‘What career advice would you give us?’ is the most common question I’m asked by other women starting their careers or moving into leadership. Everyone wants different things from career and life, so my experience will be different than yours. But, in honor of International Women’s Day, I’ll share the advice I’d give my younger self:
1. Be bold – not perfect.
As noted in the Confidence Code, women are more likely than men to be perfectionists, holding themselves back from applying for a new job, asking for a raise, until they’re absolutely 100 percent sure we can predict the outcome. (Women applied for a promotion only when they met 100 percent of the qualifications. Men applied when they met 50 percent.)
If you search for perfection, acknowledgment, and applause you’ll never try anything new, hard or risky. The risk to your self-esteem is too big. Stop searching for the A+ and instead look for rewarding, impactful work.
2. Know what you want. (There isn’t a right answer.)
We all want different things in career and in life. The key is knowing what you want. You can’t duplicate anyone else’s career. Discover your own unique answer through experimenting a little. And, if you are like me, your dream scenario will change over time. Give yourself permission to grow and evolve.
3. Don’t try to be someone else.
A disguise at work is saying what you think you are supposed to say and doing what you think you are supposed to do. Your power comes from letting who you are show through – your humor, sharing ideas outside the norm, and not being afraid to speak up and show up.
Marie was my role model for this early in my career. She was funny, smart, and didn’t hide one ounce of herself in a leadership team made up of almost all senior men. I watched her energy and power shine and so did her influence – just by confidently being herself.
4. Speak up.
Find your voice. You can’t wait for all of the answers to jump into conversations. Speak up early in meetings. Give your point of view even if different than others. Call out the role you want, the title you want and what you want your salary to be. No one will know if you don’t share.
And, don’t use undermining language, such as, “Just an idea, but…”, “I was wondering about….”, or my favorite, “Does that make sense?” Or framing statements as a question by elevating your voice at the end. No apologies for having a point of view.
5. Find your posse.
The bond I’ve had with other women has made a huge difference in my career and my happiness. These women have helped me through being a new parent, losing a parent, they’ve been role models and they’ve made me laugh – a lot. My relationships with such strong, fun women grew into a vibrant network that we all rely upon to help each other.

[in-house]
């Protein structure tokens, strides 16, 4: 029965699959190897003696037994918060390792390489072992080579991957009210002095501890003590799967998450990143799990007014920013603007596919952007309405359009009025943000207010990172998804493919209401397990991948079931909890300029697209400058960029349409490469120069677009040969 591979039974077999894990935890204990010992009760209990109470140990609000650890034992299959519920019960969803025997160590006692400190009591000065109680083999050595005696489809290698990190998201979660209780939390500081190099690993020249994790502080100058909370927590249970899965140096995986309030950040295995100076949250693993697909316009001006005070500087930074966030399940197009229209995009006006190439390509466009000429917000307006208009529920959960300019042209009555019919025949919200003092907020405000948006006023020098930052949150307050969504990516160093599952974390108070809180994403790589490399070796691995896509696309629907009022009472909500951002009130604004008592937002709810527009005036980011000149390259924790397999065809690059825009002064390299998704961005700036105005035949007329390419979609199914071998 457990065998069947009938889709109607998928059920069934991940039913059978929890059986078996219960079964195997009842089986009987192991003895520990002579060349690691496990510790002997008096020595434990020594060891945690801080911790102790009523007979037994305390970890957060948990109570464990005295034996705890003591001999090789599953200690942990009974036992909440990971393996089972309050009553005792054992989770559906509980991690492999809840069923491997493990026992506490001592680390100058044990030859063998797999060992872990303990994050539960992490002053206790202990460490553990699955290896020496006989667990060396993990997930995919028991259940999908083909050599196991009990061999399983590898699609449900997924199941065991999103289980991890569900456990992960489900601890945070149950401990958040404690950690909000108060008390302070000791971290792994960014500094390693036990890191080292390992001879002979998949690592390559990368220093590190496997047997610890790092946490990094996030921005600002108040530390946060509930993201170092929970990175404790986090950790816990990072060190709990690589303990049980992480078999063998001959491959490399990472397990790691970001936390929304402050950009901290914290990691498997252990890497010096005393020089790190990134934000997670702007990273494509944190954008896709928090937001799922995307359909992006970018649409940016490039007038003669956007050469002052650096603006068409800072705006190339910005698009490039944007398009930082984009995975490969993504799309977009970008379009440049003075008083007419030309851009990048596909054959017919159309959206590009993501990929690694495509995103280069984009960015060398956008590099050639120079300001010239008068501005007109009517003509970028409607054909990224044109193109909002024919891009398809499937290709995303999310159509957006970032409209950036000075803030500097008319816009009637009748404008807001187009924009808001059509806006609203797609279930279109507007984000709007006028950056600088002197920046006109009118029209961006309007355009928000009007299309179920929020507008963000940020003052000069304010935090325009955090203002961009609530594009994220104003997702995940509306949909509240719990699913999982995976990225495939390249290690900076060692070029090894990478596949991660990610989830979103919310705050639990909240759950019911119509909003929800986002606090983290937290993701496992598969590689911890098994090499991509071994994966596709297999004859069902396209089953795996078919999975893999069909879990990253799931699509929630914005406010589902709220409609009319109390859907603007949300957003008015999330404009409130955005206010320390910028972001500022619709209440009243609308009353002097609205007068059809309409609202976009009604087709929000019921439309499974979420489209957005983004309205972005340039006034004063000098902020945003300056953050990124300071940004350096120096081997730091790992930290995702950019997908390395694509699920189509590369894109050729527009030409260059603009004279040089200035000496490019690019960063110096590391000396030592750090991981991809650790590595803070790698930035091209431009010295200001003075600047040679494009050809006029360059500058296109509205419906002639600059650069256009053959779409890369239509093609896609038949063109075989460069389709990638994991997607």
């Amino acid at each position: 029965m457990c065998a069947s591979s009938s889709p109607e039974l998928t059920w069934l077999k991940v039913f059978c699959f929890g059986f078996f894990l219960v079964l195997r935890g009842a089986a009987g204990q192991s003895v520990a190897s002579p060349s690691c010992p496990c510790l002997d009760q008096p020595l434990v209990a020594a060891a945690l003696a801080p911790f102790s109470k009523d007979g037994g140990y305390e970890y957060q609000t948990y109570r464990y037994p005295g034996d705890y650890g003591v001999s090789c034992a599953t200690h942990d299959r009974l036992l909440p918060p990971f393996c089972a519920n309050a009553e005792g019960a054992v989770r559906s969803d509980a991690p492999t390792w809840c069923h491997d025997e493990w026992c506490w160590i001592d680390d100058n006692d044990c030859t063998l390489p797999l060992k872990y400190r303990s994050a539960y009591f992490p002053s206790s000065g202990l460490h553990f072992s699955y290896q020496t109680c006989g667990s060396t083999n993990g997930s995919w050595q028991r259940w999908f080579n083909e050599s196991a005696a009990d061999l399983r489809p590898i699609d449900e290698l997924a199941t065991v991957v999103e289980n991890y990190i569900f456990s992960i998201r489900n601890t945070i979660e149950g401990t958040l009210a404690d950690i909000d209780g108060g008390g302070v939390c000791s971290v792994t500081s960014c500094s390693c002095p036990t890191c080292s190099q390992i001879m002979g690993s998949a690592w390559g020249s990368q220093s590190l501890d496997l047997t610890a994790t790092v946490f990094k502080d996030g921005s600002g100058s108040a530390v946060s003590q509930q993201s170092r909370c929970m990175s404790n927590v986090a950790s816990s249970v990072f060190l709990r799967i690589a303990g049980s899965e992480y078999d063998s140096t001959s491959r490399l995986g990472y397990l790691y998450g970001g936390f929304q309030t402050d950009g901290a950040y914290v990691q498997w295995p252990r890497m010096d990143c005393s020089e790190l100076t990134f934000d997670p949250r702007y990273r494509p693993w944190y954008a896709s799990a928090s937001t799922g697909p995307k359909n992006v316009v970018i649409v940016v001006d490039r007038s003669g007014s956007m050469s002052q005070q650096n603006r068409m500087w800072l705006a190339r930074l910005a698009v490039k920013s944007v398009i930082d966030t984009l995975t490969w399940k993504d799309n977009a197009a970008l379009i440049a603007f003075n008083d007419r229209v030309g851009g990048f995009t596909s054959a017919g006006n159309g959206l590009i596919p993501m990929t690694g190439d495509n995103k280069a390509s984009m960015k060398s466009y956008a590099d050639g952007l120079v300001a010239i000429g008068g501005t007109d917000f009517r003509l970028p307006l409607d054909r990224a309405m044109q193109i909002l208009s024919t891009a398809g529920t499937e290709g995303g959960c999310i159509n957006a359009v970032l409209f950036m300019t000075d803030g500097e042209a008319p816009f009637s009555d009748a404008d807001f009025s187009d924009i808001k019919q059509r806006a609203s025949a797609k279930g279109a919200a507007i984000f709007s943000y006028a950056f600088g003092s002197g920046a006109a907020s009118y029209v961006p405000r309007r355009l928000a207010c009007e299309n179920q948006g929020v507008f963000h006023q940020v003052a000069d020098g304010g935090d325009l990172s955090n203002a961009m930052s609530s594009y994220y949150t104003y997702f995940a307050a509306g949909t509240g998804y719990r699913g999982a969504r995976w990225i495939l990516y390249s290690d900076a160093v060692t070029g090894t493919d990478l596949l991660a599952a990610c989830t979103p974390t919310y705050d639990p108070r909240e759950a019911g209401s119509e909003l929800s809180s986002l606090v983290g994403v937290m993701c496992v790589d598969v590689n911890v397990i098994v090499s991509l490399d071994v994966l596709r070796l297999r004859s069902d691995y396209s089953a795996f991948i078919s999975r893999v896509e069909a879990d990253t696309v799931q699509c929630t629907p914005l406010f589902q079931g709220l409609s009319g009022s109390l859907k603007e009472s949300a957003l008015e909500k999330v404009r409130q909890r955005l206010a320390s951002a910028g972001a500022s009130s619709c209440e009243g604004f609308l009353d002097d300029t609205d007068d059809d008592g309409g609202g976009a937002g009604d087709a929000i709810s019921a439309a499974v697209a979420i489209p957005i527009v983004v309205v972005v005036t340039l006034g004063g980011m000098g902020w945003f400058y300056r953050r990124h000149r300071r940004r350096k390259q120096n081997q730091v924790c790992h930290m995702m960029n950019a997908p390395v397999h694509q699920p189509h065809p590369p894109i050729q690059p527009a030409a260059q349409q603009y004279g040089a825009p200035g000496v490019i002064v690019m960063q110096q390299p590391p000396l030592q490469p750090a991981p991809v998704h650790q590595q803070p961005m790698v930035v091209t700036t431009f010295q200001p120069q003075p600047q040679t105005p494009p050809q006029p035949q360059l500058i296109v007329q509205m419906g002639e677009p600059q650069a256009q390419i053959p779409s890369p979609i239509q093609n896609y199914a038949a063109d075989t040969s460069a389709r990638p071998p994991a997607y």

6. Say yes and figure it out later.
Research indicates that women are less likely to say they are ready for the promotion or take on a big stretch assignment. The truth is if you already have all of the answers, you’re playing it too safe in the roles you take. Step out and try something new. When I started my business, I said yes when I knew so little about what was ahead. I had to figure it out as I went, and it worked out one step at a time.
7. Embrace being in over your head.
Or as Ginny Rometty, the IBM CEO said, “Growth and comfort don’t coexist.” My biggest career growth spurts came in completely new situations and it was a little scary. Over time, I developed confidence that I could learn and figure out something both new and hard. If you are willing, these “career dog years” can catapult you far beyond where you thought you’d ever be – even when they are a challenge at the time.
“Growth and comfort don’t coexist.” … Ginny Rometty
8. Battle stereotypes in others – and within yourself.
When I hear comments about another woman, or I think them myself, I always consider if the same would be said about a man in identical circumstances: ‘she’s bossy, expects too much, or is too ambitious.’
Stereotypes also show up in hiring and promotion decisions – ‘women won’t want to travel that much’, or ‘we can’t promote as many women because they opt out when they reach a certain level.’ Push on these stereotypes –and then offer information and solutions. Be a champion for yourself and other women individually and collectively.
9. Toss lifelines (big and small).
Ask other women to participate in the high profile project or join a leadership event. Senior women were such advocates for me that it was years later before I realized that they were more than just nice – they were acting as a champion for me and other women. Be a sounding board for other women whether you are a mentor or just a friend. This isn’t hard to do – but, first, you have to be aware and then make the time.
10. Think about contributing more than approval.
Rather than hoping you gain approval, spend your energy on making a contribution. Everyone can contribute regardless of years of experience, age, level or circumstance. Find how you can contribute because there is always an answer. A contribution mindset helps you speak up and be bolder because you are focused on the goal more than your own performance.
Patti Johnson is the CEO of PeopleResults and can be followed @pattibjohnson or @people_results.